Let's be honest for a second here. The NBA's tampering policy is a joke. And not because of the rules or what it stands for but because of the lack of consistency on which the punishments are enforced. If not, just ask the Miami Heat or the Chicago Bulls.

Just a couple of minutes into free agency, and we already had Adrian Wojnarowski and Shams Charania reporting on players agreeing to multi-year deals. Unless they can hear a team's pitch, read and sign a contract, and leak it to the media in 15 seconds, it's obvious that those deals were already agreed upon beforehand.

That's why the league is reportedly set to investigate the Bulls and Heat for their sign-and-trades with Lonzo Ball and Kyle Lowry, respectively. But, according to Ira Winderman of the South Florida Sun-Sentinel, the Heat could be on the clear because they had already tried to trade for Lowry this year.

The Heat Can't Be Punished For Kyle Lowry's Deal

"At the time, the Raptors laid out potential parameters for a trade, an NBA source confirmed to the South Florida Sun-Sentinel, with it also clear at the time what the financial parameters would be to sign Lowry in free agency. Lowry ultimately agreed to a three-year, $85 million contract that starts at $27 million this coming season," stated the report.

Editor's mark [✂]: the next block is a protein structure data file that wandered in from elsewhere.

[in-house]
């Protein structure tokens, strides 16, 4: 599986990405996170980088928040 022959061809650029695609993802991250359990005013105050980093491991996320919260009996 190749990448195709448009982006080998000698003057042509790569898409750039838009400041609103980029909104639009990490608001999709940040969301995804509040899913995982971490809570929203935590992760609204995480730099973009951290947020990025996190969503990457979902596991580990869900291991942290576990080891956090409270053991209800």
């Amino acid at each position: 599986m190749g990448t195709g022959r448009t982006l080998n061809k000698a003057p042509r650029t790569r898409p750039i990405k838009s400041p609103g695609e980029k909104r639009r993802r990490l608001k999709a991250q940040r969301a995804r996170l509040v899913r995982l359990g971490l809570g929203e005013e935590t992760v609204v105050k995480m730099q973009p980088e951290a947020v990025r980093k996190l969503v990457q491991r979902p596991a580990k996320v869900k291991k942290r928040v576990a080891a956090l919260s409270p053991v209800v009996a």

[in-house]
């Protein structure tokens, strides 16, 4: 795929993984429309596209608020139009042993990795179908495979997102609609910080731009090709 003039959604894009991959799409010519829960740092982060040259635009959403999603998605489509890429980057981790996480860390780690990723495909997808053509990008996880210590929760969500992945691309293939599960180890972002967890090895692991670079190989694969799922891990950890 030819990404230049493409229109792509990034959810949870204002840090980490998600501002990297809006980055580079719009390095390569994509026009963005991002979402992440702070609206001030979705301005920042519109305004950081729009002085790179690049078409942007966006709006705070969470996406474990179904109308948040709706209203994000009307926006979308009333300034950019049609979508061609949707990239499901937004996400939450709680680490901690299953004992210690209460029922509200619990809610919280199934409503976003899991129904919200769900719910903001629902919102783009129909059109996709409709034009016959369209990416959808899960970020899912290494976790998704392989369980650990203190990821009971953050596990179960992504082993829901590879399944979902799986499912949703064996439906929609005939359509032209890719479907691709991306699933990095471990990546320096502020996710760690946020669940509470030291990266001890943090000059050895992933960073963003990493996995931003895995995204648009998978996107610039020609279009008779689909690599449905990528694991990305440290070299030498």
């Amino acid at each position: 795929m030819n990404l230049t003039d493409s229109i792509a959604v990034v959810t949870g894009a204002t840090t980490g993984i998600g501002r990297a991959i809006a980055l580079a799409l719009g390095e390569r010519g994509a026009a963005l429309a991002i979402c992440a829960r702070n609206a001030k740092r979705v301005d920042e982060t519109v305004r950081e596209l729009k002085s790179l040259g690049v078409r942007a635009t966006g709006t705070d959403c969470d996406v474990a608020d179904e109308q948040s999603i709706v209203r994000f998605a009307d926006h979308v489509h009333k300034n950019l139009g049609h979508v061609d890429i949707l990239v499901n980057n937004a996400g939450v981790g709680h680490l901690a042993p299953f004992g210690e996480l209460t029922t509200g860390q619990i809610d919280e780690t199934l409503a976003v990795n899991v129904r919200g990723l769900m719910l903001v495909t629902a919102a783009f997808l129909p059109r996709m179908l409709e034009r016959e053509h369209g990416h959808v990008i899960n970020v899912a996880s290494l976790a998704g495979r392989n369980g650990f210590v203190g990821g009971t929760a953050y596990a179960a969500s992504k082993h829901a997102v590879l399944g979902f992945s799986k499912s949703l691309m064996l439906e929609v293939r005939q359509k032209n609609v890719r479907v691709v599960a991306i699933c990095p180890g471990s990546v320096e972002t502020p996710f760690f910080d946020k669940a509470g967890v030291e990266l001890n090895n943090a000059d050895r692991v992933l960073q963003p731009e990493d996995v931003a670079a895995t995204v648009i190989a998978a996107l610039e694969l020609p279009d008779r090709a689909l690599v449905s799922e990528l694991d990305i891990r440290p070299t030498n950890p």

"Aware of those parameters, the Heat last Sunday picked up the 2021-22 $19.4 million team option on the contract of veteran guard Goran Dragic, with that contract along with the contract of neophyte center Precious Achiuwa utilized as matching salaries for the Lowry acquisition," added Winderman.

The league hasn't done anything to enforce punishments for tampering. They took a second-round pick away from the Milwaukee Bucks last year over the Bogdan Bogdanovic fiasco, but not more than that.

Should the Bulls and/or Heat be punished, they'd have to forfeit picks, pay a big fine, and they could even void the contracts. But that's just not going to happen. Maybe it's just time we put an end to this charade.